“Migrant rights must be respected, protected and fulfilled at every stage”—Lakshmi Puri
Remarks by UN Women Deputy Executive Director Lakshmi Puri during the Thematic Workshop on Connectivity–Migration–Business at the Ninth Global Forum for Migration and Development in Bangkok, Thailand on 29 March, 2016
Date: 29 March 2016
Honourable Ambassador Md. Shahidul Haque, Foreign Secretary and Bangladesh GFMD 2016 Chair,
Co-chair Honourable Ms. Begum Shamsun Nahar, Secretary-in-Charge, Ministry of Expatriates’ Welfare and Overseas Employment (MoEWOW), Bangladesh,
Honourable Members of the GFMD Troika,
Honourable Mr. AKP Mochtan Deputy Secretary General of ASEAN,
H.E. Ambassador Virasakdi Futrakul Deputy Foreign Minister of Thailand,
Mr. Hongjoo Hahm Deputy Executive Secretary of UN ESCAP,
Ladies and gentlemen,
It is a great pleasure for me representing UN Women and more importantly on behalf of the 18 members of the Global Migration Group (GMG), to be in this region and to be supporting the Global Forum on Migration and Development (GFMD) in expanding the agenda of migration and development and in making sustainable development work for all in the context of migration. The GMG is here to support you on this, and what better place than the Asia Pacific region to bring this discussion to fruition?
The thematic focus of this workshop could not have been timelier, as this is the first year of the 2030 Agenda for Sustainable Development. This year, we have the World Humanitarian Summit which has a strong connection with migration as well as the 19 September UN Summit on Addressing Large Movements of Refugees and Migrants prior to the General Assembly.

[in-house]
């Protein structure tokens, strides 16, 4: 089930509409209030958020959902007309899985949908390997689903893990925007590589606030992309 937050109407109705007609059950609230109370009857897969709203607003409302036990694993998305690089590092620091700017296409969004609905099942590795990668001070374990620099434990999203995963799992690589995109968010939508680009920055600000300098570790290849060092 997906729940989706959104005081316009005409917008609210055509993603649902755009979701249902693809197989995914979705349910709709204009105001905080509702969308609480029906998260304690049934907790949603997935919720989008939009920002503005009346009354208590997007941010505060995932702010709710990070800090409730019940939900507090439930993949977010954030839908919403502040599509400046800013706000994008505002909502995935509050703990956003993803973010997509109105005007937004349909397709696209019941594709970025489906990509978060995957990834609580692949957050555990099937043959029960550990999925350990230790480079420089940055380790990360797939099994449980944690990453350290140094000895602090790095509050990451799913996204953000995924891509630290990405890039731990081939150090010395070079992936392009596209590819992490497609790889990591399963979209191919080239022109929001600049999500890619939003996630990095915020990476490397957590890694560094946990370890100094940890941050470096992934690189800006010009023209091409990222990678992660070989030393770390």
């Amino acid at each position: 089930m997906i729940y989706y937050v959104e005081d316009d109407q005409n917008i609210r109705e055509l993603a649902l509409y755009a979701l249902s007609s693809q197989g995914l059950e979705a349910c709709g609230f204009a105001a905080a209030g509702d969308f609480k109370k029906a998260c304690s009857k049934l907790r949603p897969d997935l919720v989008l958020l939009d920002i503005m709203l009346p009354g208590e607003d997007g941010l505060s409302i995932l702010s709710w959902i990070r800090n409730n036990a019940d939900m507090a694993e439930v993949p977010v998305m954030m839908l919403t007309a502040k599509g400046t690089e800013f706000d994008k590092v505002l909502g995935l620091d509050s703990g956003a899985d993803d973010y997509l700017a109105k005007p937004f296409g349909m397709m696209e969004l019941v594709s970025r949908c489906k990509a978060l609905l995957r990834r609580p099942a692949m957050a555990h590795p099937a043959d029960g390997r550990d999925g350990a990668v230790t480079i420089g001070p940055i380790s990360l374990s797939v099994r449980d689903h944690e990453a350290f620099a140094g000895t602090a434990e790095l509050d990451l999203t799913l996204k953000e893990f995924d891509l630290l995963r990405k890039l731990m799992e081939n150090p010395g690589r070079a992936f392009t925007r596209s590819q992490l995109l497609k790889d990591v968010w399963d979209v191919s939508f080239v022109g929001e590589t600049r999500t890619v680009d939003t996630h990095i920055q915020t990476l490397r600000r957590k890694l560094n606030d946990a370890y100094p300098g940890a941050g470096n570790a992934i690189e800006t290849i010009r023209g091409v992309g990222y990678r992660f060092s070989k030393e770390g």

We live in a globalized world characterized by increasing human mobility, migration across borders for reasons other than economic security, ever greater socioeconomic and political interactions across diverse sectors and regions, and a world in which regional and global trade agreements are playing an increasing role in connecting people, businesses and states.
Thanks in part to advances in transport, information and communication technologies, there is greater connectivity both in terms of physical connectivity, institutional connectivity and people to people connectivity further facilitated through trade agreements. Households develop networks of inter- and intra-household connections in the context of complex translocal livelihoods. Connections created by migrants become vehicles for the transfer of both economic and social remittances as well as knowledge, technology and skills through person-to-person exchanges as well as business-to-business transactions.
UN Women’s focus as GMG Chair is to engender the migration and development discourse. Migrant men and women play a key role in development and have rights which must be protected.
In my inputs today as GMG Chair, I would like to speak of a few “I”s which resonate with today’s remarks by other GMG Members during this morning’s GFMD-GMG breakfast meeting:
- Inspiration - The 2030 Agenda for Sustainable Development provides inspiration for ensuring our renewed engagement on the multiple facets of human mobility, and to identify factors which hinder the effective governance of migration which would be beneficial for migrants and nations.
- Inclusion - The integration of migrants in societies and as such the discussions in this meeting on social connections in line with sustainable development goal (SDG) 16 become critical.
- Innovation - For people, businesses and states to benefit from connectivity, there is a need for innovative ways to reduce the economic and social costs of migration as well as to reduce transaction costs of remittances.
- Investment - There is an urgent need for increased investment, including through public private partnerships, for the effective governance of migration.